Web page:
Australiaís Copyright Agency Limited [CAL] distributed $23.5m. in the financial year 2000-01. This sum should have been enough to keep all Australian authors in frugal comfort. It doesnít. Indeed, one danger from CALís boasting about its $23.5m. pay-out is that politicians and the public may conclude that writers no longer need grants from the Literature Fund of the Australia Council.

Only a handful of Australian writers have ever lived off royalties from the sale of books. The usual contract brings ten per cent of the shop price. Sales of 5,000 are considered high. If the cover price is $40, gross earnings for at least a yearís fulltime effort will be $20,000, minus costs of creation.

Hence, though the mean for an annual CAL cheque is only $300 or so dollars, that amount is a weekís income for many fulltime authors.

Since the 1960s, the prime threat to authorsí incomes has not been from pirated editions but photocopied pages, principally for use in classrooms once it became easy to run off thirty or 300 copies of a poem or a chapter. The volume in the library from which the copies were made was the only one that earned royalties. During the 1970s, Judith Wrightís royalties were more than halved by the photocopier. CAL estimates that over a billion pages are now copied each year.

The hope among authors that copyright payments would redress this loss of income has not been met. CAL paid book authors only $616, 167. So where did the other $23m. end up?

A CAL newsletter went some way to an answer but was coy about three concerns: one, the imbalance between receipts to authors and to their publishers; two, the percentage passed overseas; and three, CALís own take.

On the first point, the raw figures show that authors got 8 per cent and book publishers 48 per cent. The assumption is that publishers will pass on a share to their authors. The arguments that CAL advances to support its faith that such transfers take place are nothing if not inventive. Authors are supposed to prefer this round-about method for tax minimisation, or for its administrative ease. This explanation sits uneasily with CALís promise to develop methods for tracking those looked-for allocations. The inquiry is a belated attempt to deflect authorsí complaints that not all publishers are splitting their payments.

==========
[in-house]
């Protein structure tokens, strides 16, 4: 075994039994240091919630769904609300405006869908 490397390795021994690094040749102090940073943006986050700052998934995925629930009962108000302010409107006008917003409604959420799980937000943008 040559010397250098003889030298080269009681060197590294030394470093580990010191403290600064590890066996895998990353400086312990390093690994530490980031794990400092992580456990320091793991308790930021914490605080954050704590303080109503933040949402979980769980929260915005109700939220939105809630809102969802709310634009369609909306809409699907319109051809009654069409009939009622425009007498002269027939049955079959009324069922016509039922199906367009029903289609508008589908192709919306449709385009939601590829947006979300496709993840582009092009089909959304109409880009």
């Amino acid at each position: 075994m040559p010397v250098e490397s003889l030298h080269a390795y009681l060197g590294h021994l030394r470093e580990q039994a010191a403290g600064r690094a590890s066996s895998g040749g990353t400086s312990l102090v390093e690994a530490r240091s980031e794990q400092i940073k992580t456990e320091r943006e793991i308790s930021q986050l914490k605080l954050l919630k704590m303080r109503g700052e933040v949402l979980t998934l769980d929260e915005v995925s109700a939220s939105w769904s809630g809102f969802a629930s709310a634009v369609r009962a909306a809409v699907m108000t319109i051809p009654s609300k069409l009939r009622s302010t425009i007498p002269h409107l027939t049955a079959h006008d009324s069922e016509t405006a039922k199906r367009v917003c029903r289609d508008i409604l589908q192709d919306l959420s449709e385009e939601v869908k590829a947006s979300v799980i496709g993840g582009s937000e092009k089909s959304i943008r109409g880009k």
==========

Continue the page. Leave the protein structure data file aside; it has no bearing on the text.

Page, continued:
Meanwhile, the $10m. pay-out to book publishers has not increased average royalty rates or advances. Nor has it put books back into print. On the contrary, if a publisher can get a government cheque in the mail from mass photocopying, why incur the costs of reproduction and distribution?

Secondly, CAL sends $4. 3m., 19 per cent of its total payout, to collecting societies abroad. Those overseas agencies collect one-tenth of that amount on behalf of Australians. Hence, CAL spends as much calculating the debt to foreigners as it receives from equivalent agencies abroad. Is this another case of Australia playing the good trader while Europe and the US reap the benefits?

Thirdly, CALís September newsletter did not break down its own revenues. CAL stresses that it is a not-for-profit organisation. What its public relations material does not highlight is that, like all administrators, it extracts a fee of $4m. from its members. For instance, these expenses include overseas trips to negotiate with foreign collecting agencies.

CAL begins to looks like another make-work scheme for lawyers, none of whom would work there for the average authorís income. To add insult to injury, the Agency was wont to invite authors to seminars at $60 a pop to hear why we are not getting ripped off.

In reply, CAL will point out that its bureaucratic rent is essential to calculating, collecting and distributing the pay-outs. That is true under the complicated system that applies. It is not in the interest of CAL, or of copyright lawyers in private practice, to simplify those procedures.

Copyright payments are allocated at a fraction of a cent for every page of each individualís work that gets copied, according to a sample, but with plenty of exemptions for libraries and education. One alternative would be to exact a smaller fee on every photocopied page before pooling that sum to fund writers and publishers.

Whereas copyright law treats the expression of ideas as an individual possession, writing is part of a greater conversation. None of us invents ideas or their expression out of nothing. To treat creativity as property, like sheep or bricks, reinforces the mentality that impoverishes writers by devaluing memory and imagination.